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Can you reasonably expect to be sued for roasting your job on Glassdoor?

(BUSINESS NEWS) If you leave a nasty review of your former employer on Glassdoor, and share it across social media, can you be sued for a million dollars?


One of the more clearly understood parts of capitalism entails letting consumers decide based on their available choices, and – should their decisions have a negative impact on your business – living with the consequences. But when a former employee levies criticism that can inspire those same deleterious effects, the correct course of action becomes a bit less clear. This lack of clarity is what inspired LoanStreet, a New York fintech startup, to file a $1 million defamation lawsuit against a former employee who left a scathing Glassdoor review.

While the lawsuit has yet to lift off, it raises a serious question: Can you reasonably expect to be sued for roasting your old job?

Wyatt Troia, a software engineer who worked for LoanStreet, claims that he was fired after assessing another employee’s code and reporting some mistakes. He also refers to LoanStreet using disparaging terms (The Hustle quotes him as calling the company “a raging dumpster fire”) and alleges that he never received the $100,000 in equity that he was promised.

The Hustle also reports that Troia’s reviews were published on Reddit and Blind, with LoanStreet alleging that these reviews were made more visible to passersby courtesy of Google Ads for which Troia paid.

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LoanStreet also maintains that Troia was fired for routine reasons (i.e., poor performance) and that his allegations are incorrect, setting the stage for their defamation lawsuit against him.

In the grand scheme of things, reviews such as Troia’s can have devastating implications for businesses – not just for their clients, but for prospective hires as well. The Hustle references this study in which a marketing firm found that up to a third of employees have turned down positions due to negative reviews.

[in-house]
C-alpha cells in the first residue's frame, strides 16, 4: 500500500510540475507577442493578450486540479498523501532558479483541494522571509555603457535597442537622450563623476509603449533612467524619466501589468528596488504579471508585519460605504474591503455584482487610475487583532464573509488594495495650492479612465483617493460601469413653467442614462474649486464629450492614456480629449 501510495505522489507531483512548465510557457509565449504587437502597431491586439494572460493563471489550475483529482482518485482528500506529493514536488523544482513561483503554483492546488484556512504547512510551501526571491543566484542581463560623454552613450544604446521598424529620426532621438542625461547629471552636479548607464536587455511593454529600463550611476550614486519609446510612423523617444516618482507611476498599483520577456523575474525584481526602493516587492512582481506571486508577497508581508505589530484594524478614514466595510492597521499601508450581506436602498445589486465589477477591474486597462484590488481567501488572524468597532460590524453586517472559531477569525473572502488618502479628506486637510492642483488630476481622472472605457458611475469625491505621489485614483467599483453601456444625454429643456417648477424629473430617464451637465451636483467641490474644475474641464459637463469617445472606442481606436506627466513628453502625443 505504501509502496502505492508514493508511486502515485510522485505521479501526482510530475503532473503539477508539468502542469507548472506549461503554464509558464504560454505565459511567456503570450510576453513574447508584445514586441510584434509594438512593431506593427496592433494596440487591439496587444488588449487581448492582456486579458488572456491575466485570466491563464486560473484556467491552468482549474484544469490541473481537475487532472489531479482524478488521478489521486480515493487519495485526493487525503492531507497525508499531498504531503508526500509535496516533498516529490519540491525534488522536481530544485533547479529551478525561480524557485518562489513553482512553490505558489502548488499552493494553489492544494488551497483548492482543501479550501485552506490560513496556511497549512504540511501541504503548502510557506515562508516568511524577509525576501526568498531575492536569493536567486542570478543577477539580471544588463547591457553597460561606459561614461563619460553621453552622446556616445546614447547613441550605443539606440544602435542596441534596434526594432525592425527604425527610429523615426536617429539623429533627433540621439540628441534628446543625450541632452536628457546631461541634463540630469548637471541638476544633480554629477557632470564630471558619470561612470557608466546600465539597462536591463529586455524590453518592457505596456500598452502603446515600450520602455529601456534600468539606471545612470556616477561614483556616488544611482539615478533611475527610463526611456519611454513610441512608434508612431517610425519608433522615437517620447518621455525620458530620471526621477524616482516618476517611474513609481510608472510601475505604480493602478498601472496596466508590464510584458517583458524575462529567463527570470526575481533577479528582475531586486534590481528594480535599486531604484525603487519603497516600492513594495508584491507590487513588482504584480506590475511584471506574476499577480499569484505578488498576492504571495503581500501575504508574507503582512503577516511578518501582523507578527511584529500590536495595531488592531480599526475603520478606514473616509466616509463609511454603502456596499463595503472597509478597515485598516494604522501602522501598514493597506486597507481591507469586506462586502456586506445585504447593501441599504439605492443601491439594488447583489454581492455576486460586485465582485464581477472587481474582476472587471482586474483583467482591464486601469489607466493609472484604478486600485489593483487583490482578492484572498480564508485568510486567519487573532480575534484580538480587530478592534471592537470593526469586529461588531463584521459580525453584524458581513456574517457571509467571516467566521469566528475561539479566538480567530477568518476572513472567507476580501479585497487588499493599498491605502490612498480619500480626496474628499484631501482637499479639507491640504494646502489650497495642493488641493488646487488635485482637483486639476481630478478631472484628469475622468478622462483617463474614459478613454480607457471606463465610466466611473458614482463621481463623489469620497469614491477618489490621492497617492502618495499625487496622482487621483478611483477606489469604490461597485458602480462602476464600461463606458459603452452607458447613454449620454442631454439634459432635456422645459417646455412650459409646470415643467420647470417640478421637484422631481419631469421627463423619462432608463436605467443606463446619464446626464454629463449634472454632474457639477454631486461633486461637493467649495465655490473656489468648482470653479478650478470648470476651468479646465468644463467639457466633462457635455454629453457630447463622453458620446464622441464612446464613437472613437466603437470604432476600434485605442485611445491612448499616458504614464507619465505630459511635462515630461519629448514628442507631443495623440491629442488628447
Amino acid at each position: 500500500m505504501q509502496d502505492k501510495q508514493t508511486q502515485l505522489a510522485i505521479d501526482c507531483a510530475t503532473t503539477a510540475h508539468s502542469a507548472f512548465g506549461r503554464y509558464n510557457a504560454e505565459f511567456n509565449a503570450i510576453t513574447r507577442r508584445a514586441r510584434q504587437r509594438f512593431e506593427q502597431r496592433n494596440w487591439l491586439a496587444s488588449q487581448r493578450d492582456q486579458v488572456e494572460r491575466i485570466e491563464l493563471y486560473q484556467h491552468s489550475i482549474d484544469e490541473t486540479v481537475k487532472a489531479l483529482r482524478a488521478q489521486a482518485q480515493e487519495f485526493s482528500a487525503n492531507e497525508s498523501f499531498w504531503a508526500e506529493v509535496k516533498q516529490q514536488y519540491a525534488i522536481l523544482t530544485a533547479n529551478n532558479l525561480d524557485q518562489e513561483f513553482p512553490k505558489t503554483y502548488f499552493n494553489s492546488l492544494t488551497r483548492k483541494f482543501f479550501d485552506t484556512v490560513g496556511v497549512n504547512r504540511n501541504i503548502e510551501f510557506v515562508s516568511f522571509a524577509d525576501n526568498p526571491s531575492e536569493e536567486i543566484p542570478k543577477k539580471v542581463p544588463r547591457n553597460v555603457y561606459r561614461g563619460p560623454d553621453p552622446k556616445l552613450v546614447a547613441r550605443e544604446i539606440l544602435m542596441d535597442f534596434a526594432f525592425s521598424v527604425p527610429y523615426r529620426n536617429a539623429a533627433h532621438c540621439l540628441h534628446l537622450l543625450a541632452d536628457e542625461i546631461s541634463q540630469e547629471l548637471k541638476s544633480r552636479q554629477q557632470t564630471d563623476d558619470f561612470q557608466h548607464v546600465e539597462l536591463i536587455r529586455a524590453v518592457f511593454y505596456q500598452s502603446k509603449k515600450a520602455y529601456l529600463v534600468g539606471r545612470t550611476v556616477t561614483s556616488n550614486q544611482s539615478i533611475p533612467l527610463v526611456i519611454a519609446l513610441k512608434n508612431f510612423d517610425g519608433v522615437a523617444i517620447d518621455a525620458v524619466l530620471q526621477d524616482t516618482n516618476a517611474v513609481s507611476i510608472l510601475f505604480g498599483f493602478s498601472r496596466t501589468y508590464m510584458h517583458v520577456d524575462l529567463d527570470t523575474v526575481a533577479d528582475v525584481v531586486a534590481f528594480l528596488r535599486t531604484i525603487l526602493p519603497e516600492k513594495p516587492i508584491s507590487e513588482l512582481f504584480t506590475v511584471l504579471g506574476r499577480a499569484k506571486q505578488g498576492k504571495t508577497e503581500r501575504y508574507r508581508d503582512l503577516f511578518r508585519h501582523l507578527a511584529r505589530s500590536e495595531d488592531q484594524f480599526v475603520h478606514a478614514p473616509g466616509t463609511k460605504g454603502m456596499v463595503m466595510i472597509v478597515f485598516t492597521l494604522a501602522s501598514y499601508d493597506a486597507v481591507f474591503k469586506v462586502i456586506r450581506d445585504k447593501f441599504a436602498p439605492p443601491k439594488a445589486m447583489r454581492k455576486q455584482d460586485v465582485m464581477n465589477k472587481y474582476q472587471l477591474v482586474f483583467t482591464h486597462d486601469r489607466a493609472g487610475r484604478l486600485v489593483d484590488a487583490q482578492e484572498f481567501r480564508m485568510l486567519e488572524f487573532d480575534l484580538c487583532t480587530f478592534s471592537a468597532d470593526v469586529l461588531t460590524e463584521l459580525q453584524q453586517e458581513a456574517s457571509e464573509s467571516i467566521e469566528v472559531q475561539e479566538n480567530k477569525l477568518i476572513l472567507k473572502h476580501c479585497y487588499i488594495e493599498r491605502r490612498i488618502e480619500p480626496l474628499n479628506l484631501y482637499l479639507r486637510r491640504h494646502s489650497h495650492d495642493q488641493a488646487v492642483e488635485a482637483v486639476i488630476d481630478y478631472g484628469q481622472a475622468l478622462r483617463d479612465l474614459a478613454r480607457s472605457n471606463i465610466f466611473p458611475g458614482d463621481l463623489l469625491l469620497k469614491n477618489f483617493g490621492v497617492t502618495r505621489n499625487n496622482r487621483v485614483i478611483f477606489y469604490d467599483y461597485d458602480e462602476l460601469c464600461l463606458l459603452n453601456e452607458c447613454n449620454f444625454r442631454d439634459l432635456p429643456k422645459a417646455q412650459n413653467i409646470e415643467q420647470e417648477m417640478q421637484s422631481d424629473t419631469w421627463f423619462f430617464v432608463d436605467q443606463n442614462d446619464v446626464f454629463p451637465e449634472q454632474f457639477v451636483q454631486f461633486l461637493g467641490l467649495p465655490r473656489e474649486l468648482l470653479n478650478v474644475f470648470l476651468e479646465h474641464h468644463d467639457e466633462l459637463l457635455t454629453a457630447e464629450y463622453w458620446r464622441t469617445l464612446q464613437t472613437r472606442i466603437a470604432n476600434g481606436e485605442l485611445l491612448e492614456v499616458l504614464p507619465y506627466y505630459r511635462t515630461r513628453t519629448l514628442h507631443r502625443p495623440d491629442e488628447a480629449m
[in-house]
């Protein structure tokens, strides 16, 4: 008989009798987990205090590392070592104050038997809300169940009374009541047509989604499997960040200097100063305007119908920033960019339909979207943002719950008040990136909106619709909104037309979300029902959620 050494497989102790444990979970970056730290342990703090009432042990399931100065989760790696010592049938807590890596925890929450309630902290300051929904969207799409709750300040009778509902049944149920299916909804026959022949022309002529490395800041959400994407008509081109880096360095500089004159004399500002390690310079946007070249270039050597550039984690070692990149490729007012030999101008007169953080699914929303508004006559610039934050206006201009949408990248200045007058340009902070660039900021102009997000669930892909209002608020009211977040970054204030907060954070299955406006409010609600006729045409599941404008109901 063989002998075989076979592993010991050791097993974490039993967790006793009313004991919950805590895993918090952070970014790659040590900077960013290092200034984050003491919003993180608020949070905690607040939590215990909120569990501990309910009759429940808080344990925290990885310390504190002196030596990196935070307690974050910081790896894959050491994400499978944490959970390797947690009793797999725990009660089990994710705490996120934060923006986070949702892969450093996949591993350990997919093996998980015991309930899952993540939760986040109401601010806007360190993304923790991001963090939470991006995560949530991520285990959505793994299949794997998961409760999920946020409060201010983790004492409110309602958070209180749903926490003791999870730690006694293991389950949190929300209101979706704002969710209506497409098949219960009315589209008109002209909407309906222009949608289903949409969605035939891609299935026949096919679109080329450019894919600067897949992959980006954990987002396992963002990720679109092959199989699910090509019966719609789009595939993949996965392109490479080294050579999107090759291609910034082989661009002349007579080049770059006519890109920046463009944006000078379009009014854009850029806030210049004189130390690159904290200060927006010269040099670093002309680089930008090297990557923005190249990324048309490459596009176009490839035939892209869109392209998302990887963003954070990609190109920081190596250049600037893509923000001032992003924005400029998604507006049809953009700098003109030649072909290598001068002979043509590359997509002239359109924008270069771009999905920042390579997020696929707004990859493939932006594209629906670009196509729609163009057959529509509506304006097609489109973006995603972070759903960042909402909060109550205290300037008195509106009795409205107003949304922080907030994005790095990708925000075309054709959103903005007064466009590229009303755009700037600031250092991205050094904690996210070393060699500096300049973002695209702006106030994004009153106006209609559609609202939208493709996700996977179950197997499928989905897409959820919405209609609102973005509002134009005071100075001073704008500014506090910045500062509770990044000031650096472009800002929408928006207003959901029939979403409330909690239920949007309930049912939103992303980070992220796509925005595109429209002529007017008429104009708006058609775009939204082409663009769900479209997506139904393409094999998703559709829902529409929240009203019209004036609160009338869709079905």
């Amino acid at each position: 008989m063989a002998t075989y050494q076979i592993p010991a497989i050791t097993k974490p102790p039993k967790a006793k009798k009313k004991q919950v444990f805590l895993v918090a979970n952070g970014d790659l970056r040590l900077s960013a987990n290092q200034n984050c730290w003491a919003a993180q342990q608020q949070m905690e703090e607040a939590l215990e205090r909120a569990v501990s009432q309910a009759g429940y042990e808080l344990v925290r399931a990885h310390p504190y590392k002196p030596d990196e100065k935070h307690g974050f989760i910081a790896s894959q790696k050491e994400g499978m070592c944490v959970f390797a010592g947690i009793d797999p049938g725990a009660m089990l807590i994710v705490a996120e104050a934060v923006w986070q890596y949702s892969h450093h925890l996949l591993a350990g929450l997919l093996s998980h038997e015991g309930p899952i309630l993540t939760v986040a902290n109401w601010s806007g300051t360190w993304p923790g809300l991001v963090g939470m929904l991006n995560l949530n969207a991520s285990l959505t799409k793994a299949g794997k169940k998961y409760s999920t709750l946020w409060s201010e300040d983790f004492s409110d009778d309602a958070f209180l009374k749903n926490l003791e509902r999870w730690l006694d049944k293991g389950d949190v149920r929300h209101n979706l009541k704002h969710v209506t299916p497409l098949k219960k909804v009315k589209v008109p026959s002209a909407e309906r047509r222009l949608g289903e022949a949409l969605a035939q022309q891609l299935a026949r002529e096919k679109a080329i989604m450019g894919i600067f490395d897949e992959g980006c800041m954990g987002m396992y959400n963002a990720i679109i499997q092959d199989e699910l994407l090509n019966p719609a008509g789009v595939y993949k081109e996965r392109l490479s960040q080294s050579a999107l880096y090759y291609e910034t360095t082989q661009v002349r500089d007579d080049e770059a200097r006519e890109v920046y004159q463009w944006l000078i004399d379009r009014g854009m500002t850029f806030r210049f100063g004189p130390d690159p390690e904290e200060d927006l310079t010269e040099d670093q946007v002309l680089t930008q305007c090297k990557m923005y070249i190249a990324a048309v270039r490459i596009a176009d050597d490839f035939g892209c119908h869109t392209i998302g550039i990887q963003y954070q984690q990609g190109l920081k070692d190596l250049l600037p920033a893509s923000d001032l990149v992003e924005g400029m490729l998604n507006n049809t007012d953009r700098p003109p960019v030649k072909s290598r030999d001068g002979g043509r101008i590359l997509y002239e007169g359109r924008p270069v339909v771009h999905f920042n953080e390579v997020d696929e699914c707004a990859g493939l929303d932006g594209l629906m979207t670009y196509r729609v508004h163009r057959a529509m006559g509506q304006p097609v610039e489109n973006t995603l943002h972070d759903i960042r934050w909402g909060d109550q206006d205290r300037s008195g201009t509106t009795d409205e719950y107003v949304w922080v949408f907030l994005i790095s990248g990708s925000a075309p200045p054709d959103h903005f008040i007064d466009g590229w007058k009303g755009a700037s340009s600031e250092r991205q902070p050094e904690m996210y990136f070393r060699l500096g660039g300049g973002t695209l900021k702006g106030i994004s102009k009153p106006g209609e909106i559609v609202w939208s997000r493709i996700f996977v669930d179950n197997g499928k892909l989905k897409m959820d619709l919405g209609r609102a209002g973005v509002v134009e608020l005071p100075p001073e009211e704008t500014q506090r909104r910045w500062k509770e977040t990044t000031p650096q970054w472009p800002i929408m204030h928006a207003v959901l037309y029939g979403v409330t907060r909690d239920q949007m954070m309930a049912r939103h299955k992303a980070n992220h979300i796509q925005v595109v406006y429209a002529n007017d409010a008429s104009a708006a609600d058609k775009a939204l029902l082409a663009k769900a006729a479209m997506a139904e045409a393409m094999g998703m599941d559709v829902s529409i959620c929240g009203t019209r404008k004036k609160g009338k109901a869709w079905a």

But LoanStreet sets a dangerous precedent with this lawsuit, suggesting that employees who leave on poor terms cannot criticize the way they were treated in an online space without severe financial repercussions.

When faced with the option to critique (and possibly be fined heavily for it) or remain silent, most employees can’t afford to do anything but take the second choice.

It is worth noting that similar lawsuits have been thrown out in the past, with Glassdoor ducking a potential fine for refusing to remove negative reviews on account of Glassdoor simply being the intermediary rather than the author. While Troia is both the author of the offending posts and the target of the lawsuit in this case, he may benefit from Glassdoor’s record.

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Jack Lloyd has a BA in Creative Writing from Forest Grove's Pacific University; he spends his writing days using his degree to pursue semicolons, freelance writing and editing, oxford commas, and enough coffee to kill a bear. His infatuation with rain is matched only by his dry sense of humor.

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